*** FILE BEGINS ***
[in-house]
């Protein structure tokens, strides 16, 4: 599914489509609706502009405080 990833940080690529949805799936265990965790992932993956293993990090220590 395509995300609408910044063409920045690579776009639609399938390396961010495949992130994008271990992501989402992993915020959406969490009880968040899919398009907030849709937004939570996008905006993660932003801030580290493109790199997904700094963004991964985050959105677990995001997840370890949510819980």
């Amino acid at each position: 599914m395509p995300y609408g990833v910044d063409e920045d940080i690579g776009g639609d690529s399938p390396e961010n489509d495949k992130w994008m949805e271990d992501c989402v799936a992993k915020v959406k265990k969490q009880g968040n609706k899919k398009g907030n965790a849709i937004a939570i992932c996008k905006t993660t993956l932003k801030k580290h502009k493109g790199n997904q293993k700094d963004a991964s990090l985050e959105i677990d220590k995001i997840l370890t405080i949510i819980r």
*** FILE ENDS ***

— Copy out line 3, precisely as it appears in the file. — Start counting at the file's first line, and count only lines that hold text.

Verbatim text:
């Amino acid at each position: 599914m395509p995300y609408g990833v910044d063409e920045d940080i690579g776009g639609d690529s399938p390396e961010n489509d495949k992130w994008m949805e271990d992501c989402v799936a992993k915020v959406k265990k969490q009880g968040n609706k899919k398009g907030n965790a849709i937004a939570i992932c996008k905006t993660t993956l932003k801030k580290h502009k493109g790199n997904q293993k700094d963004a991964s990090l985050e959105i677990d220590k995001i997840l370890t405080i949510i819980r």